List Price                                                                       20,000
    Less: Trade Discount @ 10%.                                      2,000
                                                                                         18,000
    Less:. Cash Discount @ 2%. 18,000 × 2/100              360    
                                                                                        17,640
    It means that ₹17,640 will be paid if the payment is made in cash.


    Q10

    Write the process of preparing ledger from a journal.

    Ans:

    The process of preparing ledger from Journal can be explained with the help of an example. Let us suppose that machinery is purchased from Mr. X, so, the journal entry will be:

    Machinery A/c Dr.
    To Mr. X A/c

    In this example, the Machinery Account is debited and Mr. X's account is credited. The process of preparing ledger from the journal entry is as follows:

    Account which is debited in the entry:

    Step 1: Identify the account in the ledger that is debited, i.e., ‘Machinery Account’.
    Step 2: Enter date in the debit side of the ‘Machinery Account’ in the ‘Date’ column.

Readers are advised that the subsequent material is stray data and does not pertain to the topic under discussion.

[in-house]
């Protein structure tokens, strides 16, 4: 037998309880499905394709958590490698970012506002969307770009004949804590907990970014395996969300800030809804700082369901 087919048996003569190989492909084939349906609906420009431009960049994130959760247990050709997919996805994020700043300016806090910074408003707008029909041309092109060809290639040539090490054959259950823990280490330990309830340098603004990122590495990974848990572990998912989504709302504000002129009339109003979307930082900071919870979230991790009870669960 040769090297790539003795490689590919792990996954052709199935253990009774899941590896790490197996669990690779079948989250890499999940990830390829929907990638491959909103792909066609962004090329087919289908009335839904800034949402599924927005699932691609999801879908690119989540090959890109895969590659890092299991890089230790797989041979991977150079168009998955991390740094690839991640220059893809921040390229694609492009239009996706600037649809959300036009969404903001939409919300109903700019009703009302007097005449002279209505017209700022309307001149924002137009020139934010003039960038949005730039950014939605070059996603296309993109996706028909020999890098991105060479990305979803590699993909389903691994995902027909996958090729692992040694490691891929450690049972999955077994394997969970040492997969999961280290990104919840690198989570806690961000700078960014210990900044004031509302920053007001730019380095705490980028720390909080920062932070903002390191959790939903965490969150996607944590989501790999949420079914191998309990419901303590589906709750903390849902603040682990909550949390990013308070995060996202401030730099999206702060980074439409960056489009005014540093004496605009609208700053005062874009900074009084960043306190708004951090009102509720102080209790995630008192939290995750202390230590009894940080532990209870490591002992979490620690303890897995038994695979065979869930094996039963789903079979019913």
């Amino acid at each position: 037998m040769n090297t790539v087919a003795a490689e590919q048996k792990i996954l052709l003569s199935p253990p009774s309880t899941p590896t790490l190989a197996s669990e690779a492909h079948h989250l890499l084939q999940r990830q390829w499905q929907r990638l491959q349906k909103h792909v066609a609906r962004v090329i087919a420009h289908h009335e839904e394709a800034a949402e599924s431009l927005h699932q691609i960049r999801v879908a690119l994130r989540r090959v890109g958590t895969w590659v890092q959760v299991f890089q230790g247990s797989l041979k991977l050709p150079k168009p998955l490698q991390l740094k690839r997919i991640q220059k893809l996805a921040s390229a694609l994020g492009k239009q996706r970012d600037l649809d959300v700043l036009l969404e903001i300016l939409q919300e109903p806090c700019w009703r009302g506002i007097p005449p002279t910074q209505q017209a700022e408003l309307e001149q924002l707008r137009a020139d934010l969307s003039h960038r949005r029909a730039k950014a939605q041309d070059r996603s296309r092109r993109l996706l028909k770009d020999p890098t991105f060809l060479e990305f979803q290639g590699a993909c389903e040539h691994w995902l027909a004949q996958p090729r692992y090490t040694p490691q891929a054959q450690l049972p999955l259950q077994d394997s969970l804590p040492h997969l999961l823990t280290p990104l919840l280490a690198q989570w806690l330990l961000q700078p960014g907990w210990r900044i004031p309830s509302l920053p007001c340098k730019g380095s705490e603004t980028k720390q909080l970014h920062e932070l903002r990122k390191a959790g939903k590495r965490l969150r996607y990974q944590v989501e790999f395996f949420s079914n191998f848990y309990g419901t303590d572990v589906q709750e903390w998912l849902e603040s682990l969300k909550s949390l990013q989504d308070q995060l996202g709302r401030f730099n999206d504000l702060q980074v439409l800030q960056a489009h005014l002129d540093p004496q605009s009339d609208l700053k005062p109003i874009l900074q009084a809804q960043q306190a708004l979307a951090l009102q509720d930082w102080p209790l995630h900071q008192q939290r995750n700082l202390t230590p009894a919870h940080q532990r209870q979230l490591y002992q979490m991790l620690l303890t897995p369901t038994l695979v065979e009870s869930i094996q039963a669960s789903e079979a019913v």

Step 3: Enter the name of the account as ‘Mr. X Account’ (which is credited in the entry) in the ‘Particulars’ column in the debit side of the Machinery Account.
    Step 4: Enter the page number of the journal, where the entry is recorded in the ‘J/F.’ (journal folio) column.
    Step 5: Post the corresponding amount in the ‘Amount’ column, which is recorded against ‘Machinery Account’ in the journal entry.

    Account which is credited in entry:

    Step 1: Identify the account in the ledger that is credited, i.e., ‘Mr. X Account’.
    Step 2: Enter date in the credit side of ‘Mr. X Account’ in the ‘Date’ column.
    Step 3: Enter the name of the account as ‘Machinery Account’ (which is debited in the entry) in the ‘Particulars’ column in the credit side of the ‘Machinery Account’.
    Step 4: Enter the page number of the journal where the entry is recorded in the ‘J.F.’ (journal folio) column.